• During a “cardiac arrest”—the heart stops, and the patient becomes unconscious in seconds. Irreversible death will occur within a few minutes unless CPR is started and an AED or defibrillator is used.

  • During a “heart attack”, one of the heart’s own blood vessels is blocked or narrowed, resulting in a lack of oxygenated blood to a portion of the heart. If the artery is not re-opened with treatment in a specialized hospital to open up the blocked artery, a portion of the heart dies, leaving a victim permanently disabled.

  • Signs of a heart attack can include: chest pain or discomfort, pain radiating down either or both arms, pain radiating to the neck, jaw or the upper back, shortness of breath, weakness, dizziness and nausea. Signs very widely among patients. For women, signs are often very subtle and include indigestion. Most people wait hours before calling 9-1-1 leading to irreversible heart damage.

  • Some heart attacks are so significant, that the patient collapses in just minutes into cardiac arrest.

  • Bottom line—heart attacks can be difficult to recognize. “Time is Muscle!” So call 9-1-1 early!

8.  Can I hurt someone (including myself!) if I use an automated external defibrillator (AED)?

  • You can’t hurt a victim by applying an automated defibrillator (AED). The computers inside are very accurate, and will only allow a shock to be delivered to a patient who requires defibrillation.

  • If you, or another rescuer, are touching the patient when he/she is shocked, you may feel the shock. It has a low likelihood of causing you harm, but you need to make sure no one is touching a patient when a shock is delivered. Yell “everyone clear” and look, before shocking.

9.  Is doing CPR that important? (If I do CPR, and the victim dies, did I do something wrong?)

  • “Bystander” CPR is crucial to improve the odds of a patient suffering a cardiac arrest.

  • Bottom line—most studies show that bystander CPR double the chance of someone surviving

However, even under the best of circumstances, only between 5% and 50% of CPR victims survive to leave the hospital. Some patients have such significant damage already existing to their hearts, or have had such a large heart attack, that they can’t be brought back to life.

 10.  Can I catch a disease by doing “mouth-to-mouth” ventilations during CPR?

  • There is little chance of catching a disease, even a cold or flu, by doing mouth-to-mouth ventilations. Millions have performed CPR, and there is no verified documentation of illnesses being transmitted.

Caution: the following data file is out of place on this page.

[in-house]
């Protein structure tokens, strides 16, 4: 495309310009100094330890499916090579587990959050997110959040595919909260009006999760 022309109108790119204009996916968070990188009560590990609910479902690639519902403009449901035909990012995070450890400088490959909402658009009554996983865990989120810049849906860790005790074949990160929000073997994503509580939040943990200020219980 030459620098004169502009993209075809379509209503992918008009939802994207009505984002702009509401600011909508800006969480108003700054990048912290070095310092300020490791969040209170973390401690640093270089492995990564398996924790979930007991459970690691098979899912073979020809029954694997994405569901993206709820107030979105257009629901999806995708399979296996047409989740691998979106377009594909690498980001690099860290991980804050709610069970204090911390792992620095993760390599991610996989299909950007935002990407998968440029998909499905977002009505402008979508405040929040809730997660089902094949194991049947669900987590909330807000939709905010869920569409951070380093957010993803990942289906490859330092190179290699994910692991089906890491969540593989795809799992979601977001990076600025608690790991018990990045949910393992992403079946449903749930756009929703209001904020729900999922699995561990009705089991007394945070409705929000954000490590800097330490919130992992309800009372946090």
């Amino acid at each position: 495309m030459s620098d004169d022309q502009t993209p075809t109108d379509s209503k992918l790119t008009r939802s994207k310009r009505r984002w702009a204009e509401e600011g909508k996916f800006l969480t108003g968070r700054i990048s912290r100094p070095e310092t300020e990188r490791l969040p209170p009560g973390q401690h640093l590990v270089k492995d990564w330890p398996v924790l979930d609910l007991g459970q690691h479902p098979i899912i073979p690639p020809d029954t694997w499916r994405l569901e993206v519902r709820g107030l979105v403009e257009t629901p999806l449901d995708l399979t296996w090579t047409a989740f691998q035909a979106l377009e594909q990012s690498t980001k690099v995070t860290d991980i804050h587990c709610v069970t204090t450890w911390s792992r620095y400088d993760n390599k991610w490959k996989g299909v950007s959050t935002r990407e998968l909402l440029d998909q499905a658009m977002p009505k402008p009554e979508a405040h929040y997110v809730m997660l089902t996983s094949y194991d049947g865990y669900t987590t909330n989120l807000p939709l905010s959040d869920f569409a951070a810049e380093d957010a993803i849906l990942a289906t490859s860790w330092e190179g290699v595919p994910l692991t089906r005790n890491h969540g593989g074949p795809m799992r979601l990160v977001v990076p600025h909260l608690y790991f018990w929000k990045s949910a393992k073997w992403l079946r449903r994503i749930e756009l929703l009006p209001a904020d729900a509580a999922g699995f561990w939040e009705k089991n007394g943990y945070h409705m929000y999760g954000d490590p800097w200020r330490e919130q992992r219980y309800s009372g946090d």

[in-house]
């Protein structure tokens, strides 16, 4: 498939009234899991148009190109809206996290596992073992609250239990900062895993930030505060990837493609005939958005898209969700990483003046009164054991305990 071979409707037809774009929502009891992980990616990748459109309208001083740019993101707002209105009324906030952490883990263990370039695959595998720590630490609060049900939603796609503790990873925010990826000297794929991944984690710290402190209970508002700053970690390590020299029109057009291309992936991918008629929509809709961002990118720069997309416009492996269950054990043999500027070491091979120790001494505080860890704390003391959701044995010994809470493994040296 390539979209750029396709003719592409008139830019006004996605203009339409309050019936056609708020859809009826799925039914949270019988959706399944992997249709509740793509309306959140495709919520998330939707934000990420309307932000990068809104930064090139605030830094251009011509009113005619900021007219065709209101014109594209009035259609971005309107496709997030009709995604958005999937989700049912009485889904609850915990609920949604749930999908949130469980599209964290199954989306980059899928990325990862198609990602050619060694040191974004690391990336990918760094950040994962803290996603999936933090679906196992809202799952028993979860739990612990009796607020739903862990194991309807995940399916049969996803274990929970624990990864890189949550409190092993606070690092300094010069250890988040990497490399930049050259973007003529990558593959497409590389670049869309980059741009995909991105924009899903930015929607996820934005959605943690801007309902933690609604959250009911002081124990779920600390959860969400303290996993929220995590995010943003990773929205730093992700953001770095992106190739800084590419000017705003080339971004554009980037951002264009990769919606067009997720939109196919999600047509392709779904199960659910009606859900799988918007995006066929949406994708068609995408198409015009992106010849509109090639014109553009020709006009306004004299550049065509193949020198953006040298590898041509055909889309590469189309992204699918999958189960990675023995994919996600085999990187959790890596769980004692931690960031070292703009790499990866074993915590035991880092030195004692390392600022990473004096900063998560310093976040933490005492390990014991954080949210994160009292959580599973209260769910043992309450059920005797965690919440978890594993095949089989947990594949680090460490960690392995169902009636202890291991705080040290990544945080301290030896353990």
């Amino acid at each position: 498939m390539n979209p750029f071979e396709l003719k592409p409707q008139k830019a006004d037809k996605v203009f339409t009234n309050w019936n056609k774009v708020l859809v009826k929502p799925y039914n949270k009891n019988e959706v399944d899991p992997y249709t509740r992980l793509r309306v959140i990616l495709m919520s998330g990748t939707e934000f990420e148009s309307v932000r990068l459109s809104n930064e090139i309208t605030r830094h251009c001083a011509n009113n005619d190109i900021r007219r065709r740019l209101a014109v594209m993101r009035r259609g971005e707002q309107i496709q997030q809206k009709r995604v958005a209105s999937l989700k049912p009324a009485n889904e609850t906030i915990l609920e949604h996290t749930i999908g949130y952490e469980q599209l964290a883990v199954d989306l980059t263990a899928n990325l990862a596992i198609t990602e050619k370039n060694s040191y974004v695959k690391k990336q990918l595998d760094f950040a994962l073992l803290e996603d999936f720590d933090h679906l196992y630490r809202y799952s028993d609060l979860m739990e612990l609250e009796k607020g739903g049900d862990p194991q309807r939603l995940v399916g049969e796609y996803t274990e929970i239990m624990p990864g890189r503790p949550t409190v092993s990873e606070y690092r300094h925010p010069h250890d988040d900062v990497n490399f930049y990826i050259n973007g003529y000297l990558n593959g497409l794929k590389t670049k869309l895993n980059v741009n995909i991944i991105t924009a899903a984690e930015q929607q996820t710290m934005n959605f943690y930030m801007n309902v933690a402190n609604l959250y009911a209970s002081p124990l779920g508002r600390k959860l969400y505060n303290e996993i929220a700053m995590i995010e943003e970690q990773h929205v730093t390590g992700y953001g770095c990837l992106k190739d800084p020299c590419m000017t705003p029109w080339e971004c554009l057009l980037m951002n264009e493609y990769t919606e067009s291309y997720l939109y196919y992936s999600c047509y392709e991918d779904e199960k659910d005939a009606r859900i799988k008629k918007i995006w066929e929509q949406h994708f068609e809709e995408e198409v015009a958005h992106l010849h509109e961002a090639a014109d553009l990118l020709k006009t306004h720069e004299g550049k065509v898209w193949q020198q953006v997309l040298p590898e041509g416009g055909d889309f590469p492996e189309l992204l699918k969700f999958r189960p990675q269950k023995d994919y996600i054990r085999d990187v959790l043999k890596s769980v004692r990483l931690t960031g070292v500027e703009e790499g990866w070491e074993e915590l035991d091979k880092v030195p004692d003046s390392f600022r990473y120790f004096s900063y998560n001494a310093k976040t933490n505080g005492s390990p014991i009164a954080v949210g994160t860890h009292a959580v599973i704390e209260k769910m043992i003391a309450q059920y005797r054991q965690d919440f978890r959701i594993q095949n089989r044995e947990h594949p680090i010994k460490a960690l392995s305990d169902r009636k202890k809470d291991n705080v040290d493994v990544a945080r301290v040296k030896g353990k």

• However, if you have any concerns, simply perform “hands-only” CPR, meaning chest compressions only.

11.  If I learn CPR and First Aid, can I get sued if I try and help someone who is ill or hurt?

  • Washington State has excellent Good Samaritan Laws that help protect people from being sued if they try to help others.

  • If you have good intent and act reasonably, you’re protected even if you make a mistake.

  • For conscious patients, you should get consent to help (“My name is Joe—I’m trained in first aid—may I help you?”). Victims who are conscious and acting rational, can refuse aid, in this case, move away from the patient, and still call 9-1-1 if you think help is needed.

  • For unconscious patients, the consent is implied (one assumes that they would want help).

12.  Does the fire department respond to many auto accidents?

  • Yes, East Pierce Fire and Rescue responds to more than 200 “injury” vehicle crashes per year, and we get cancelled by law enforcement from responding to many other motor vehicle crashes which are determined to be “non-injury”.

  • However, with our aging population, we respond to almost twice as many calls for patients who have fallen as we do for car crashes. It may surprise you to know that more people—generally older fall victims—are treated at trauma centers and end up dying than car crash victims. Falls are the leading cause of trauma death for patients over age 65.

 13.  When there is a car crash on Hwy 410 or 167, how come you end up parking your engines and Medic units so they’re blocking traffic?

  • Working at the scene of highway car crashes places the firefighters at great risk. Every year, firefighters and paramedics, who are working on injured patients at a highway accident, are killed and critically injured by people driving their cars or trucks through the incident scene.

  • Often the people are driving at high speeds, and failed to slow down as they approached the crash scene. Other drivers are drunk, get confused about what’s happening, or are simply impatient to get somewhere.

  • As a result of on-going firefighter deaths and injuries, our department follows federal and state guidelines to protect these scenes by positioning fire engines and other vehicles to block the scene from incoming cars or trucks. In many cases, this means we will block the lane next to the crash site to provide a safe working zone for our firefighters, law enforcement, and the people we are trying to rescue and treat.

  • We recognize that our “blocking traffic” can be aggravating when you are in a hurry. For a number of reasons, including patient care, we try to move quickly and safely to get off the scene so traffic interruptions can be minimized. We hope this helps you understand what is taking place at these incidents.

*All of the East Pierce Fire and Rescue firefighters are also either emergency medical technicians (EMTs) or paramedics, allowing them to respond to all types of emergencies.